I’ve been wondering how to bring together three of my favorite subjects: C.S. Lewis, science, and theology. (Or, counted another way, it becomes two topics: Lewis with science and theology.) Recently, I came across Lewis’s essay—really an oral presentation to the Oxford Socratic Club—from 1944 in which St. Clive takes up the question: “Is theology poetry?” And he refines the question to become to whether theology is merely poetry (which it isn’t), and then analyzes the poetry of the “Scientific Outlook” presented by evolution (and especially H. G. Wells) as a philosophy of progress that gradually and painfully overcomes obstacles.
It’s a fascinating lecture—as Lewis is wont to create—not on science per se, or even evolutionary science, but on the use of evolution to create a worldview, one which challenges orthodox Christian accounts of the world.
And I want to lean on this point just for a moment. It is here—not as a field of study, but as an understanding of the world or sense-of-life, where science often intersects--or even collides with--theology. Many evolutionists see a mindless, “pitiless indifference” (to quote Richard Dawkins) against the entirely purposeful creation by the hand of God.
The reason Lewis rejected the “Scientific Outlook” was this: it asserts the truth and reasonableness of its claim without thereby providing a place for reason. Or as he put it:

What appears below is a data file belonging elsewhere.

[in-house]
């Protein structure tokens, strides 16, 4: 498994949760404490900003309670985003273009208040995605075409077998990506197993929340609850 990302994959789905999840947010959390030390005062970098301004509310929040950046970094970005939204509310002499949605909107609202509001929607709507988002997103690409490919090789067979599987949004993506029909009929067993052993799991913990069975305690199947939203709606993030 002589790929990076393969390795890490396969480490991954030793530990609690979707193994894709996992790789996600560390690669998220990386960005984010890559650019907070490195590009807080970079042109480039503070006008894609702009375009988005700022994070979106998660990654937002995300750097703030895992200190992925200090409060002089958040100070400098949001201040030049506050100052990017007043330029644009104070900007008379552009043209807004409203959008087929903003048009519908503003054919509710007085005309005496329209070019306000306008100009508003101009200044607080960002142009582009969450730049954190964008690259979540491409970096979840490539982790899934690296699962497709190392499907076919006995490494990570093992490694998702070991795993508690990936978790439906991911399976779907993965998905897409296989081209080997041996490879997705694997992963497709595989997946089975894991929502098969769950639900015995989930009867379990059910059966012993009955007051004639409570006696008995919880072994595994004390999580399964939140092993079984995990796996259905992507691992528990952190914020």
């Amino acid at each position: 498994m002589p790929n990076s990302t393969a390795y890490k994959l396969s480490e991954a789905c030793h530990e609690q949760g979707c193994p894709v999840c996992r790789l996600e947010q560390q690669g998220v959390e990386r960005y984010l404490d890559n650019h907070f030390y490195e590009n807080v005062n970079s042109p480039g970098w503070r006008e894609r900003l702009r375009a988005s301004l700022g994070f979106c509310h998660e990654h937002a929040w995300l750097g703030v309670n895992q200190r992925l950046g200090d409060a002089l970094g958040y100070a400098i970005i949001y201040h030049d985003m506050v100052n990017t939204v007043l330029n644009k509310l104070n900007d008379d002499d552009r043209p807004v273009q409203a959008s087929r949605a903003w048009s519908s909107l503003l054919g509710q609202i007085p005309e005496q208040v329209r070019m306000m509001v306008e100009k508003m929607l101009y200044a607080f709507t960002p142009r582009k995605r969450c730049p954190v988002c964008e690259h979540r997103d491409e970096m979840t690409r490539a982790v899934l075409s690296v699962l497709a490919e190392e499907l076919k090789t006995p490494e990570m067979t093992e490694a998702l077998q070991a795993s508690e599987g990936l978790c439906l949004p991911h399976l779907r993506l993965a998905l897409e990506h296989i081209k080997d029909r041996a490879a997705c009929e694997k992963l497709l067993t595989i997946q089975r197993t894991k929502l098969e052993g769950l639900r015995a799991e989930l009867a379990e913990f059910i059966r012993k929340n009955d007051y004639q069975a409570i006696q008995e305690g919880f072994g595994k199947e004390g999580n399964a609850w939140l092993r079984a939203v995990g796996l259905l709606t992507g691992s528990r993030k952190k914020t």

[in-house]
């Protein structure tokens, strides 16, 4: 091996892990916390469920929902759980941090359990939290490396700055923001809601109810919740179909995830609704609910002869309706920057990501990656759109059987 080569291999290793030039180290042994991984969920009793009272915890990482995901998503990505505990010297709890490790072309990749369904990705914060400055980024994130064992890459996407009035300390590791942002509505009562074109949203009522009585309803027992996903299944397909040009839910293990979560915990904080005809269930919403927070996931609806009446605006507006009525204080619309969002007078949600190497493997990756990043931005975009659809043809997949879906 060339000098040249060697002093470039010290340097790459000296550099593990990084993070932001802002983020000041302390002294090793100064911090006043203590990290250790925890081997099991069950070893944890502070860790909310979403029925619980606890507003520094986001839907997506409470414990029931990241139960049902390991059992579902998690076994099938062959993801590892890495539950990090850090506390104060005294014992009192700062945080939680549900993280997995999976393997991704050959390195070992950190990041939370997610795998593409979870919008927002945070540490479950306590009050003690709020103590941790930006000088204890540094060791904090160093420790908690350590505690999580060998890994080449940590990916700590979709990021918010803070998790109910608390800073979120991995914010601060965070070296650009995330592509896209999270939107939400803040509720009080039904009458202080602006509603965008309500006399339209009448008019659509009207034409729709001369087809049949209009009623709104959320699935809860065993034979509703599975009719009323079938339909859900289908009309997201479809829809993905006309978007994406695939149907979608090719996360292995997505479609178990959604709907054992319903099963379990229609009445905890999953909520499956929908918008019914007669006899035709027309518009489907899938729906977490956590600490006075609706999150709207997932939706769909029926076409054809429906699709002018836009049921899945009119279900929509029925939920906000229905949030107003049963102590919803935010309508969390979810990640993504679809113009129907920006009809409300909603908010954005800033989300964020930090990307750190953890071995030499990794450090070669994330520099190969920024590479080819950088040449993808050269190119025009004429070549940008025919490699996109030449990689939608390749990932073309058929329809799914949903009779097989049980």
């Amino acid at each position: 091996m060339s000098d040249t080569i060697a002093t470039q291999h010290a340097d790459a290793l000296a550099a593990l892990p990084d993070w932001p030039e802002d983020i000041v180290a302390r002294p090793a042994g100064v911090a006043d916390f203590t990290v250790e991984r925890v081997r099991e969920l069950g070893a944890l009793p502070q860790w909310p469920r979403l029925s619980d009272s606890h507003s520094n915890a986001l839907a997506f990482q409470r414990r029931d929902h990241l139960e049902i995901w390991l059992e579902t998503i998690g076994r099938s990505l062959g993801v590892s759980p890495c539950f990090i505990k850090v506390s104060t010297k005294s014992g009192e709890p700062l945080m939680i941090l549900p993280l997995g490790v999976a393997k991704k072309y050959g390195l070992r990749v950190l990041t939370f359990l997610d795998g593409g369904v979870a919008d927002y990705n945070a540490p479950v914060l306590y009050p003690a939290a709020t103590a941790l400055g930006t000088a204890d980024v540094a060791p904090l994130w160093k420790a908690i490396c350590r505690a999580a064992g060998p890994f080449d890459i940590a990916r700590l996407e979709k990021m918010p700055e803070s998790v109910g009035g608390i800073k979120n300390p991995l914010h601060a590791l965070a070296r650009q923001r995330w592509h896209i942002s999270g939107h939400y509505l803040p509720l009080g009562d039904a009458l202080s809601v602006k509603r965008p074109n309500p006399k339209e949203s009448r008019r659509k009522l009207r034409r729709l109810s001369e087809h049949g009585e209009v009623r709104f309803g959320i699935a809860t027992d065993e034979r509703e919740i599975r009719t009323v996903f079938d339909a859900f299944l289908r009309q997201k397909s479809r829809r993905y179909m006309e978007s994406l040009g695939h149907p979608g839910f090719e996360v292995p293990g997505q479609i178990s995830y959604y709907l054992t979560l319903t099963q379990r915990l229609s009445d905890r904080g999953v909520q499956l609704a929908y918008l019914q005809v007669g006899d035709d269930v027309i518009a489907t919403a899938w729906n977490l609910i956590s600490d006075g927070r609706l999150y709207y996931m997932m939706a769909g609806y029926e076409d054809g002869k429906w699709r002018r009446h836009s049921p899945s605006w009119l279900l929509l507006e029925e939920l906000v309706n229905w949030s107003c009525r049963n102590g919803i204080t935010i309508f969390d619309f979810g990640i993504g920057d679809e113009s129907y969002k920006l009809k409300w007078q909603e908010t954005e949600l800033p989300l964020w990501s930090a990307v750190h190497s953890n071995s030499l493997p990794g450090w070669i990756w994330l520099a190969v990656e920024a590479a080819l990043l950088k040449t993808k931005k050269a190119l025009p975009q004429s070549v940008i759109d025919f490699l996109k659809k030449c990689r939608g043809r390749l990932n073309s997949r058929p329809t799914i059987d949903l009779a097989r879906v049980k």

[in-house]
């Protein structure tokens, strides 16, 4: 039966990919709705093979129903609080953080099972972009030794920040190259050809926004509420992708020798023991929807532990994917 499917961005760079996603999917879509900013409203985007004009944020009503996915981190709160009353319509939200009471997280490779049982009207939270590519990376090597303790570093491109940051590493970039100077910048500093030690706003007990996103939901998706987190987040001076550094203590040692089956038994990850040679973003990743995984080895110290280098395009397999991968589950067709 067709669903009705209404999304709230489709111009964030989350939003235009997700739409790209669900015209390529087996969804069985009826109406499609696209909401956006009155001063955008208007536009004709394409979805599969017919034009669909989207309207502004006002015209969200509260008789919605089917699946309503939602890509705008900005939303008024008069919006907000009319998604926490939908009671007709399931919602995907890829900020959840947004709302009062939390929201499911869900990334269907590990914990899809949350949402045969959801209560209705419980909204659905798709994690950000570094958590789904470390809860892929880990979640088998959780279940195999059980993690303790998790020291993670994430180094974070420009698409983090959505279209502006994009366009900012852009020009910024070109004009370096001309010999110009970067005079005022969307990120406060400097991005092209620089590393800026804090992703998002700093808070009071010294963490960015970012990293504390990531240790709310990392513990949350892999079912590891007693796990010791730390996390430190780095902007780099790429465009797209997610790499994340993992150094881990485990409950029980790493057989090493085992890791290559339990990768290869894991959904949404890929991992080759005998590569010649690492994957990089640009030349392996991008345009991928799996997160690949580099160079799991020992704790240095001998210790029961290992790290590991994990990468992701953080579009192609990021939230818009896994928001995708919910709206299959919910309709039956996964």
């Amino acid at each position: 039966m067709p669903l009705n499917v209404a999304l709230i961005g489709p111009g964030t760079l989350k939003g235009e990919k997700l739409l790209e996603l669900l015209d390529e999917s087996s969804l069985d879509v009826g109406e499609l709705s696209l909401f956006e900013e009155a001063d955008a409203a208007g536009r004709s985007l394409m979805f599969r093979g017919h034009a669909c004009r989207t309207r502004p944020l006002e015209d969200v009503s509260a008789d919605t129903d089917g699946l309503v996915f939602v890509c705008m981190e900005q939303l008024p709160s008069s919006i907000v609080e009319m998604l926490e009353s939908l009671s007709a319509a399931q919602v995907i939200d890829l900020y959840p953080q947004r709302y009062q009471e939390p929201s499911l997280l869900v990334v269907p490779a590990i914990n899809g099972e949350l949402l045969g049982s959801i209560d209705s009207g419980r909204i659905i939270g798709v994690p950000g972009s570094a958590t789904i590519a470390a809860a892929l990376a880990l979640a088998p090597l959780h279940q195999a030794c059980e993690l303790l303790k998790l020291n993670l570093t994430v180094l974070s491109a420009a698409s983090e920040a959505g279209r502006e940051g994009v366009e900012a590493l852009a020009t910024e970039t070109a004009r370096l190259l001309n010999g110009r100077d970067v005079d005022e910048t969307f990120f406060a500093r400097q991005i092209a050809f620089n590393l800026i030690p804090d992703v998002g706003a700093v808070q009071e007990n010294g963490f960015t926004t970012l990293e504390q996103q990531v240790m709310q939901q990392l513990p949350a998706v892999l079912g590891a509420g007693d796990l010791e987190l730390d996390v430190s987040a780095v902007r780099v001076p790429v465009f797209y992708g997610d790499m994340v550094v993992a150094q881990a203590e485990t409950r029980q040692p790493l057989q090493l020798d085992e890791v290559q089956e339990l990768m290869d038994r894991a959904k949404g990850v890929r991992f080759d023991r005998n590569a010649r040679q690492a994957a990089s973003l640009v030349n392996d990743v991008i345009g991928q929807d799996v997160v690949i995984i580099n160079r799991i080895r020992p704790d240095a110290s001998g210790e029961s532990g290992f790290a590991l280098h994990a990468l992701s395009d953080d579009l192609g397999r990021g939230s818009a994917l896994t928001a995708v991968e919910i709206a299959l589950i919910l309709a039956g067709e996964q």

If minds are wholly dependent on brains, and brains on biochemistry, and biochemistry (in the long run) on the meaningless flux of the atoms, I cannot understand how the thought of those minds should have any more significance than the sound of the wind in the trees.
The Scientific Outlook tries to fit in reason in an irrational—or maybe arational—world. Belief in a Creator God who endows humanity with reason makes entirely more sense. Lewis concludes that’s why he does not believe in the “Scientific Outlook,” but instead believes in Christianity, which includes reason and science.
I believe in Christianity as I believe that the sun has risen: not only because I see it, but because by it I see everything else.
I suppose that’s where St. Clive, science, and theology all come together for me and why I subscribe to both the affirmation of Christian theology and the insights of science, including those of evolution through natural selection.
How about you? What do you think?